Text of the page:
If you don't have a legitimate enough reason to complain, it will eventually become apparent to those around you. Your cause will fail, and people in the environment will start to fuck with you for no reason other than it is clear to them that you feel entitled to somethingThis a completely legitimate, if unpleasant, reaction for people in the environment to have; I think most of us react negatively when presented with someone who possesses an attitude of entitlement.

Inversely, if your cause has legitimacy and you actually care enough to work to promote it, it will probably become apparent to those around you until the problem starts to be seriously considered. It is also definitely possible that the cause you're championing is not one that enough people share to gain the attention you think it deserves. This sucks, but there are a lot of causes that suffer from a lack of visibility despite affecting millions of people. Like a lack of clean water and food everywhere. Chinese persecution of the 70 million practitioners of the Falun Gong spiritual discipline. Child soldiers. Human trafficking.

Lack of Female Protagonists in Video Games.

If gaining visibility takes more time than you have available to devote to your cause and your cause is legitimate--I'm sorry (and I do mean it at least a little). But when you consider that it took over 1500 years to convince people the earth wasn't flat--and a lot of people died just for openly disagreeing--I hope you'll understand why I'm not up in arms about your personal grievances.

One of the most important questions that I don't think people are asking is: "What are you sacrificing? Is it more, less, or equal to what you hope to gain?"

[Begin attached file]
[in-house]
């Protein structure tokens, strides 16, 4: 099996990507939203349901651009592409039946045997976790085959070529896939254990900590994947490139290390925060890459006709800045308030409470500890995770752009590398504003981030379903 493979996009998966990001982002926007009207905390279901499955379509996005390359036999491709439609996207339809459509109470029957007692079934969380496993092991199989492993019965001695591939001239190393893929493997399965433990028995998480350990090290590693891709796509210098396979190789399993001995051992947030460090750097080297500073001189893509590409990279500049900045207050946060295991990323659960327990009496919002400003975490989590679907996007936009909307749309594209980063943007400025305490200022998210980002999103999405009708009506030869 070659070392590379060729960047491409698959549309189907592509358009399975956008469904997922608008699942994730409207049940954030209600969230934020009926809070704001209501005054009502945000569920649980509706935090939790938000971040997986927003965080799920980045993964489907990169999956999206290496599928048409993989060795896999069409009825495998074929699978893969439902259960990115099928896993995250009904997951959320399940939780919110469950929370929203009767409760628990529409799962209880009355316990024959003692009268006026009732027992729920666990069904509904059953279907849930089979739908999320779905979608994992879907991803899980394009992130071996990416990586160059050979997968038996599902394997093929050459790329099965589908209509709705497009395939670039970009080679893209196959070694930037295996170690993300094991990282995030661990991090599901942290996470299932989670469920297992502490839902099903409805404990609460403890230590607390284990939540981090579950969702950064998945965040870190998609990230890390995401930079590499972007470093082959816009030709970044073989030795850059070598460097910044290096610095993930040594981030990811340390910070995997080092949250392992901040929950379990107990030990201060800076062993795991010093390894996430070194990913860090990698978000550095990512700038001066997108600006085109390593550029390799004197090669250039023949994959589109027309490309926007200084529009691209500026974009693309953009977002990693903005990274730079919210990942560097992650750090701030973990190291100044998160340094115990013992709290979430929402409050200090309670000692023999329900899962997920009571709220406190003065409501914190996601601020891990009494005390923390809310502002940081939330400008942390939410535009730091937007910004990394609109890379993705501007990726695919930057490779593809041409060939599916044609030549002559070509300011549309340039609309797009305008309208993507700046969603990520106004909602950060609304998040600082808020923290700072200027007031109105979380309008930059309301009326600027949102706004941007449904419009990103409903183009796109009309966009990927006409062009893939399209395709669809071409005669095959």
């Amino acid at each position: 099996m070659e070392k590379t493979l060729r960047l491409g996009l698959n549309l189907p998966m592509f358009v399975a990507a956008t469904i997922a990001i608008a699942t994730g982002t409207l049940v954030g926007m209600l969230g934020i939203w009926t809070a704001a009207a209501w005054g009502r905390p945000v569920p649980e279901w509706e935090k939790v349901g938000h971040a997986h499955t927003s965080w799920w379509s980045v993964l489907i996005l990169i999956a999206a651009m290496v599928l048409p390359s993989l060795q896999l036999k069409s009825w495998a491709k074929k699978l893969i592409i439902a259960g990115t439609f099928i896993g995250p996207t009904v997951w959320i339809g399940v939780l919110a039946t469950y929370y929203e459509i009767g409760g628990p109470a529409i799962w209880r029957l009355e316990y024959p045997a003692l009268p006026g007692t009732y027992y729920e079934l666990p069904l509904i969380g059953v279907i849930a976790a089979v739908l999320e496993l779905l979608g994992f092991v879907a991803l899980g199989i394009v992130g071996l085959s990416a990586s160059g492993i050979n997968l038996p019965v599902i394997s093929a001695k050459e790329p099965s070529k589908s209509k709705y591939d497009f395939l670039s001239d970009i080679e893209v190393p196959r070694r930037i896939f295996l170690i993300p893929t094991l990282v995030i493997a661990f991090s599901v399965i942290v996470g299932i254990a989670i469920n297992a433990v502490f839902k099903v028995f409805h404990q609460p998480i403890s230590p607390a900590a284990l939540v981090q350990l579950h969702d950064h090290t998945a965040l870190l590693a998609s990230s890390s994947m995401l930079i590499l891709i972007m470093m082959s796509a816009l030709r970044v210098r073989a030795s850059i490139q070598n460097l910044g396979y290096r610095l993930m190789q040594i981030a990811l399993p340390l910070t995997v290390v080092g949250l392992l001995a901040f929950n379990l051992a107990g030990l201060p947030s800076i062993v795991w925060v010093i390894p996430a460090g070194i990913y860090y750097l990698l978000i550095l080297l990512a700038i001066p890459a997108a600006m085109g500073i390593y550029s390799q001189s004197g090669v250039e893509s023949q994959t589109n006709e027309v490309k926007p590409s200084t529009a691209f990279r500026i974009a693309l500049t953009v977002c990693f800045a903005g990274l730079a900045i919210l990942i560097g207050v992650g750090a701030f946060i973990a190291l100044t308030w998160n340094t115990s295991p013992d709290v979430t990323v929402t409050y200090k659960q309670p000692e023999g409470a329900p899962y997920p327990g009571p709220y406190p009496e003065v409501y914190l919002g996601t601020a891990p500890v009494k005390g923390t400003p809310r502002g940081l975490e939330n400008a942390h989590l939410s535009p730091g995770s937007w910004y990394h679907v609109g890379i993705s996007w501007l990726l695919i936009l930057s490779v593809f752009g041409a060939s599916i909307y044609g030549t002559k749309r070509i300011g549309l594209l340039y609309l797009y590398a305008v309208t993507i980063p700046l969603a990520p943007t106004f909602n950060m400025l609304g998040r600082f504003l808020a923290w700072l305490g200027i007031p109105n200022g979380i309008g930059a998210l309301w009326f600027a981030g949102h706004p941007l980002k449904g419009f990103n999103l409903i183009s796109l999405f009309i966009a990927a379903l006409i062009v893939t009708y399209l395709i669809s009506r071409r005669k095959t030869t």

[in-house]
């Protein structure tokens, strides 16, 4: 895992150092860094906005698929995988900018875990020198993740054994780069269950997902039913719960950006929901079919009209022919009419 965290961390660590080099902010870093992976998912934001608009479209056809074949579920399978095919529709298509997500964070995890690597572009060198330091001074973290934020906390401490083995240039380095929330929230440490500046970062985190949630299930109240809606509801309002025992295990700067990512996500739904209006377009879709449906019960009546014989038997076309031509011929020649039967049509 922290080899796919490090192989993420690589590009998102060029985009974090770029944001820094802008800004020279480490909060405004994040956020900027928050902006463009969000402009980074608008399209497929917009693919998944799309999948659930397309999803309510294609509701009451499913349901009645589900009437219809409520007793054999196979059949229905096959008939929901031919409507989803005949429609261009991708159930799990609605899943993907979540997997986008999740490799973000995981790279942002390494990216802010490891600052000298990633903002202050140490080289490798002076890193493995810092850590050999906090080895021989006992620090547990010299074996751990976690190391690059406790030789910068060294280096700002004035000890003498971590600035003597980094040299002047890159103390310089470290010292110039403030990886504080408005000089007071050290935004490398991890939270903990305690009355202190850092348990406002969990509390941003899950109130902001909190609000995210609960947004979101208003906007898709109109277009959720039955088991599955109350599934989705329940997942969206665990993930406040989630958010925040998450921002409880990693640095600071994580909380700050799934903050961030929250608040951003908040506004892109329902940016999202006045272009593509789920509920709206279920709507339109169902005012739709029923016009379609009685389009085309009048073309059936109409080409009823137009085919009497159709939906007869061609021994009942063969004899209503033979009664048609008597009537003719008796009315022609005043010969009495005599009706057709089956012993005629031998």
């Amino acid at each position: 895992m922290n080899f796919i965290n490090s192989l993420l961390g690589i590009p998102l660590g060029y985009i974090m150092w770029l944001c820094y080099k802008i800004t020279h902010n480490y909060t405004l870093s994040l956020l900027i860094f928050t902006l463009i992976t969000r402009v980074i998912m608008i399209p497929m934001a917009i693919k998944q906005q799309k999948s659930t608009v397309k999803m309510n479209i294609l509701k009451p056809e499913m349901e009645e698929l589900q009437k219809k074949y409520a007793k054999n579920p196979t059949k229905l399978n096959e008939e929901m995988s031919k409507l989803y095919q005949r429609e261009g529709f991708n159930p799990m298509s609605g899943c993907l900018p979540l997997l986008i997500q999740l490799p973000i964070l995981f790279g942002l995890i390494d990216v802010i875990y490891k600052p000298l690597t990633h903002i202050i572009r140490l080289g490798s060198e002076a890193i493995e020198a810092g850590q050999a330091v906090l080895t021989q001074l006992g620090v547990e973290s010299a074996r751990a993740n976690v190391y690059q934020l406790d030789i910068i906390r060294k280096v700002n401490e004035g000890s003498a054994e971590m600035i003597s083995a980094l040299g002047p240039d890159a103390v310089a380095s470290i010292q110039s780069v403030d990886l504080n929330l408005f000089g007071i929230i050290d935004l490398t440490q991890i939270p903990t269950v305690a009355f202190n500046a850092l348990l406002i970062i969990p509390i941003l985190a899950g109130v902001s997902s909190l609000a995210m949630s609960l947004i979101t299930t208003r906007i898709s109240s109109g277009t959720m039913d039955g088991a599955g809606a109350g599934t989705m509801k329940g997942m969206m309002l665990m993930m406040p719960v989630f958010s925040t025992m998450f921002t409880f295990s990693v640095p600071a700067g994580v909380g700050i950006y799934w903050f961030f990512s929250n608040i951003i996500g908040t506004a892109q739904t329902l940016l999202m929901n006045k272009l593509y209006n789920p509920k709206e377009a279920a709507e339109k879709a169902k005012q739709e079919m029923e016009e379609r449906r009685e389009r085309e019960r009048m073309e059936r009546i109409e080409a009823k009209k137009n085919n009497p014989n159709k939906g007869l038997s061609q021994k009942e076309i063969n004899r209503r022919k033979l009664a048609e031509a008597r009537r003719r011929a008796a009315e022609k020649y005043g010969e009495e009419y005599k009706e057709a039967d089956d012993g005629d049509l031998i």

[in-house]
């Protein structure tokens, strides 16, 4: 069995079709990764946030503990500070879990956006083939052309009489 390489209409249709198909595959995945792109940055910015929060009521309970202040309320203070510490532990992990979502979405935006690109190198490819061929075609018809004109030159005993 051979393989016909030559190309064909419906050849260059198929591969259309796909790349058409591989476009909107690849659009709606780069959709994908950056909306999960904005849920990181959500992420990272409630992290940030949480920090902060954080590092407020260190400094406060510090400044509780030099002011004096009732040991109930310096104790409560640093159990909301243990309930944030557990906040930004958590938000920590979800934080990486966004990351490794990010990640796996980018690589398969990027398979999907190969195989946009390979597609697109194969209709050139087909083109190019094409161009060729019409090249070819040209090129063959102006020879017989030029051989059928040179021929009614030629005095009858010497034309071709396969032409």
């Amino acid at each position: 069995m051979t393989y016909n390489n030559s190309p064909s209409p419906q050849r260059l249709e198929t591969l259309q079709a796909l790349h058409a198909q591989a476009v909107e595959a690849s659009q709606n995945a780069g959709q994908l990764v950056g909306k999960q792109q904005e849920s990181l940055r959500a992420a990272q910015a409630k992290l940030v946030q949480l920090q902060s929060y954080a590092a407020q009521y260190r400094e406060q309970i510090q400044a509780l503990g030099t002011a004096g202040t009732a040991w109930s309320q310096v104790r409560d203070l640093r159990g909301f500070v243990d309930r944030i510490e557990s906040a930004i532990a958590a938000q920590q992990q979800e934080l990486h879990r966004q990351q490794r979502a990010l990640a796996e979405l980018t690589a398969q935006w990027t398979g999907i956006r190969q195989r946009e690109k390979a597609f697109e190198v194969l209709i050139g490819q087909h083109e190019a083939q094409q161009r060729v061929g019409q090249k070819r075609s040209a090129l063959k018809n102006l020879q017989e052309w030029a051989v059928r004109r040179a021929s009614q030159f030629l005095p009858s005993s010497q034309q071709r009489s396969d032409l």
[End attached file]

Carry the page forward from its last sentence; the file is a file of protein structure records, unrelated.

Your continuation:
Simply believing in something isn't enough; other people have to believe in it too, and sometimes even that isn't enough. Ideology is no longer (if it ever was) the driving force behind change, and in my book that's a good thing. Given exceptional time-management skills and a viral ideology, Hitler only needed a few years to orchestrate the obliteration of hundreds of millions of years worth of human life.

It doesn't matter who the special interest is; within the context of this post it happens to be neo-feminists with such an ironically narrow worldview that they actually think it's worth complaining about the lack of female protagonists present in a form of media that literally was and is still created to function as an escapism from real life. I'm sorry if the irony is somewhat mired in the overall negativity of it, but I happen to find the complaint that there's a disparity between the sexes regarding the right to be distracted into complacency by a strong female protagonist somewhat revealing. There's a really big problem here, and it's one of scoped perspective; nobody gives a fuck because it's just not a worthwhile issue when you consider the scale and frequency of actual atrocities taking place in the world right now.

No matter who you are or what you're championing: if you are the flag-bearer, you will be the first one aboard the rape train, and that's just life. But hey, you could always post a link to your tumblr via Twitter, promote it on Facebook and make people who might not have cared otherwise feel bad for you and hate men who play video games with men in them. That's works, too.

## “Why the Fuck Can’t I Climb This Tree?” AKA “A Cautionary Tale For Which You Shall Receive No Refund Due to Loss of Personal Chronology”

Today I was climbing a tree outside the UCPD. I have been wondering for some time about the university's policy regarding this, and had even climbed outside UCPD before. Despite this, I try to exercise caution when climbing publicly, so I would briefly stop when somebody came in or out and wait for them to pass. Finally, as I was descending, a female officer walked out, staring at her iPhone. She was walking on this sidewalk, though I was much lower in the tree when she passed: